877 914 4366

Guest blogger Claire M. De Sanctis, M.Ed., wrote the following response to our post on shifts in U.S. education through the Common Core Initiative.  We are taking this opportunity to share another view on education and the Common Core. Please comment if you’d like to join the conversation.

As an 80-year-old former classroom teacher of grades 3 through 11, I have experienced many changes brought about by educators who were never in a classroom or did not understand that we teach students, not subjects. The subjects are a means to an end – the end being teaching students to think and love learning.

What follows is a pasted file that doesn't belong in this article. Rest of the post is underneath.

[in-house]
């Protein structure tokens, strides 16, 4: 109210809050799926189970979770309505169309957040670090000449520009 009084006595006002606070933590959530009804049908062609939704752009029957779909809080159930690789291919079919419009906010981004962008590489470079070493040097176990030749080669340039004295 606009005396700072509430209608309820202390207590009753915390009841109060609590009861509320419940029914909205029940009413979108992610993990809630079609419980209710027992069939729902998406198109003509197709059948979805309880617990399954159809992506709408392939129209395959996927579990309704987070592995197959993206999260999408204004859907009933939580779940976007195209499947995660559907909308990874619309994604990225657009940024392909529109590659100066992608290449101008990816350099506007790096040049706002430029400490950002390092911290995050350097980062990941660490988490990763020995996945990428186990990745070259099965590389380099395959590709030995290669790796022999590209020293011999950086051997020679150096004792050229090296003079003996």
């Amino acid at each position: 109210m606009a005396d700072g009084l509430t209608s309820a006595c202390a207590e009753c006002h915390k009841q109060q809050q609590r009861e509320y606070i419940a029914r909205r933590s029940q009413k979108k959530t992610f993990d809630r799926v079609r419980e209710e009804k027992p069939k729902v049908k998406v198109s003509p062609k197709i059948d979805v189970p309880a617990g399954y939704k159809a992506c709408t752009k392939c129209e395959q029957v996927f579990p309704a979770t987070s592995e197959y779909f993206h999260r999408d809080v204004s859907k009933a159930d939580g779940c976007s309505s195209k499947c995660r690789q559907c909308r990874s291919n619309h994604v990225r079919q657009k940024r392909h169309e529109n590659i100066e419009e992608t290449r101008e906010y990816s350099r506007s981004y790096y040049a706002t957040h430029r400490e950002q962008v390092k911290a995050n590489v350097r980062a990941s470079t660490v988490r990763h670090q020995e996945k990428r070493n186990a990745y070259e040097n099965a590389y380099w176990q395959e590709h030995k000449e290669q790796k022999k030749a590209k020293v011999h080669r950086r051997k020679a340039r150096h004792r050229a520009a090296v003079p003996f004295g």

The trouble with the Core Curriculum is the selection of the subject and the time allowed for development in the classroom.

Why, in an English class, must critical thinking, analysis of character, and comparisons between different forms of representation be taught using Arthur Miller’s The Crucible?

In an 11th grade class there must either be more time spent in the classroom developing these ideas with the students instead of through homework, or there must be more manageable content used, which can be self-directed.

I have no trouble with the concept but with the way it is administered. I taught biology and chemistry using those subjects as vehicles to teach students critical thinking and to learn how to enjoy thinking. Biology and chemistry were the means, not the ends.